Blog Post 1: Big Data

Big data seems to be driving the global future, from individual human lives to corporate, national and global decision making.

Read the report by Pew institute on the main theme of Internet future and big data and watch the TED talk on Big data , point out why you think big data is important, what are its social and political implications, do focus on the findings and comments you find in the report but you are free to refer to real world examples and any example or theme you find relevant to your response

Link to report:Big Data

TED Talk:

Additional Reading and Video from Davos 2015: Big Data

Davos 2015 In Tech we trust:

The Pew report focuses on Two key arguments,

1)      Big Data are drawn together in ways that will improve social, political, and economic intelligence.

2)       Big Data could cause more problems than it solves between now and 2020.

You can use these two themes and develop an argument supporting both or taking one side of it you post should not exceed 750 Words.


One thought on “Blog Post 1: Big Data

    Chester Hojnicki said:
    June 6, 2015 at 9:23 pm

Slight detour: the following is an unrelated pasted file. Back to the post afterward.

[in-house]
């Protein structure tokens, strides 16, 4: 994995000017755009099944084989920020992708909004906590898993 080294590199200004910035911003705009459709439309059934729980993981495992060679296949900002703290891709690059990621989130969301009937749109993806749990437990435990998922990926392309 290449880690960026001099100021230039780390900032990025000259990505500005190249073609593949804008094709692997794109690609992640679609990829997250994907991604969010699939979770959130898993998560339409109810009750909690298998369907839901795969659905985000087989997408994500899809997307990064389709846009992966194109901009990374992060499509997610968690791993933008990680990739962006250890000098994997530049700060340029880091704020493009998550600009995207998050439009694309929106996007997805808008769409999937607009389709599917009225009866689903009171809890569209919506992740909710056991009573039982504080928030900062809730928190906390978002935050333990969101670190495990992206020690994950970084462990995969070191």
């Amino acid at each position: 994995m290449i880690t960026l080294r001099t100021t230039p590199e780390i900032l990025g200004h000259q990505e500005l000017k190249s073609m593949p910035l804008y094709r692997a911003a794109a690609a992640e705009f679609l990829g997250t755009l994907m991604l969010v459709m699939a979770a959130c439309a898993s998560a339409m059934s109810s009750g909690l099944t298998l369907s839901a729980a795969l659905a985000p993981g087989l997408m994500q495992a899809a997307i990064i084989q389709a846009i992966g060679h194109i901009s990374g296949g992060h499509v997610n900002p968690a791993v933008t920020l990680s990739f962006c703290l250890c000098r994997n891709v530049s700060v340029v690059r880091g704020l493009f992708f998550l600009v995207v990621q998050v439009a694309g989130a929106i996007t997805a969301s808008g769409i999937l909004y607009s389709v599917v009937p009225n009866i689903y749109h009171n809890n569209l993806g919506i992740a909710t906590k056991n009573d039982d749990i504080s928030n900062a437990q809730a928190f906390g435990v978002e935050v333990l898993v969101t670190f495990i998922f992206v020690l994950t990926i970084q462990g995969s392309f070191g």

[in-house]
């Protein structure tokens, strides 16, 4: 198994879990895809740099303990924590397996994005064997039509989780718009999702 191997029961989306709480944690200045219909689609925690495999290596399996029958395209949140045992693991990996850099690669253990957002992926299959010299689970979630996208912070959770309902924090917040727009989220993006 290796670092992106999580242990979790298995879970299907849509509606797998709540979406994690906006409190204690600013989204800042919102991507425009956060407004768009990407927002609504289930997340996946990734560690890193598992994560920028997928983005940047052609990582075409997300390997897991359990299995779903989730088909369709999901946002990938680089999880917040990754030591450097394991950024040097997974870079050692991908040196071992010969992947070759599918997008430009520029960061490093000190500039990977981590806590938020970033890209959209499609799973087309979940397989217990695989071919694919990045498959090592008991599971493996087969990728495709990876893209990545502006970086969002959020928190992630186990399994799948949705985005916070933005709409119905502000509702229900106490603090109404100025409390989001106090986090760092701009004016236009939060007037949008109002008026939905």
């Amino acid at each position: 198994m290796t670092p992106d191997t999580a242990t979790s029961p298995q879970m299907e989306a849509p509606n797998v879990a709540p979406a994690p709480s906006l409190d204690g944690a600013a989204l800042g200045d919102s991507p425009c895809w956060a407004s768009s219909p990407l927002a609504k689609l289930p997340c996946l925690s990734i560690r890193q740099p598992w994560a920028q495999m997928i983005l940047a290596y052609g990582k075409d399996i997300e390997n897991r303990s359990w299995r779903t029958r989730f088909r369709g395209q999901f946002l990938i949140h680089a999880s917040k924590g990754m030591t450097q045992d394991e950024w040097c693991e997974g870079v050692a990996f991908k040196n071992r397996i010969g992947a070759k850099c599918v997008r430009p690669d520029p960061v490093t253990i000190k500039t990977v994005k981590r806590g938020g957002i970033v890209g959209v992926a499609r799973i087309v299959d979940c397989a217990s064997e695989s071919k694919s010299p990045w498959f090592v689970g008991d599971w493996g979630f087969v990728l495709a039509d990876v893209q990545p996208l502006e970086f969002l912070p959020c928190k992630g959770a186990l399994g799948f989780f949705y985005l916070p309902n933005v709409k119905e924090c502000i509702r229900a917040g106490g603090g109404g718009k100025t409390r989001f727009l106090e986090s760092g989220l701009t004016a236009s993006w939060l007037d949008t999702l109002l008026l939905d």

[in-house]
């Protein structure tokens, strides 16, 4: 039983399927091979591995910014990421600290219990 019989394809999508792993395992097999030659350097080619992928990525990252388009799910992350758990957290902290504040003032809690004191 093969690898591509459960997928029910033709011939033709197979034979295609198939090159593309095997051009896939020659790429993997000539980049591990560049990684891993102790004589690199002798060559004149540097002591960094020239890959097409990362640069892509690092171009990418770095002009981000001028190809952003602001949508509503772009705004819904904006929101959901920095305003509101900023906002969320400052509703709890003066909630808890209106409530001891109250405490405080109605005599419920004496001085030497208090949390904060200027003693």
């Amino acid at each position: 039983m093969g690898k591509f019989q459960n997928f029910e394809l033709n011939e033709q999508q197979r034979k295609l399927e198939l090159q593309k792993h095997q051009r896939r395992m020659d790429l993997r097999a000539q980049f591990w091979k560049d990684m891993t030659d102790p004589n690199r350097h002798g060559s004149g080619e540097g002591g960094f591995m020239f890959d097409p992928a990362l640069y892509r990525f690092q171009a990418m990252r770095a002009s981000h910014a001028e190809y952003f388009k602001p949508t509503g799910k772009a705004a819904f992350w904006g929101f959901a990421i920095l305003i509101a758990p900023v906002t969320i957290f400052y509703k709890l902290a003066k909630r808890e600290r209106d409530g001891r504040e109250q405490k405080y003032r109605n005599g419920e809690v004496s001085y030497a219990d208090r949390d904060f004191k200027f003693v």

It is impossible to deny the benefits that come with the use of Big Data in the 21st century. Whether it be mapping out areas with a high potential for natural disaster, recording regions that have high rates of crime and violence, or better medical care Big Data can undoubtably have a positive impact on how we live our lives. However, with all of this information comes a great responsibility, and a very real potential for abuse if acquired by individuals seeking to cause harm to the general public. I believe that Big Data can improve social, political and economic intelligence, but in order to be successful in doing this, it is imperative that we learn how to control this data and compartmentalize so that it may be used in a way that is safe and effective. In Jonathan Zittrain’s lecture on the future of the internet, he discusses the rapid change in technology throughout the 20th century, specifically the shift from sterile to generative technologies. Zittrain describes sterile technology as a tool that was only available to a small number of individuals, mainly scientists. Over time, however, this sterile technology eventually transformed into generative technology which could be used by the general public, and can be seen in the creation of the general purpose computer during the 1970’s. This generative technology ultimately paved the way for the creation of the internet, which was extremely successful as it was able connect people all over the world through a single platform. In theory, this is an effective tool, although the major downside to this is that the internet, at it’s conception, assumed the best of it’s users and contributors. As history has shown however, the individual is unpredictable, and thus the internet has in many ways become the wild west. This can be noted specifically with the introduction of third party enterprises that seek to extract personal information from the common user. Zittrain believes that this will ultimately lead us back to an era of sterile technology, where the general public will be unable to reap the positive benefits of the internet. I feel that this is unnecessary, and that the problem here is not Big Data but rather governing bodies and their inability to adapt to changing technology. Thus, I believe that the most effective way to establish a uniform internet governing system would to be to create a forum similar to the United Nations.

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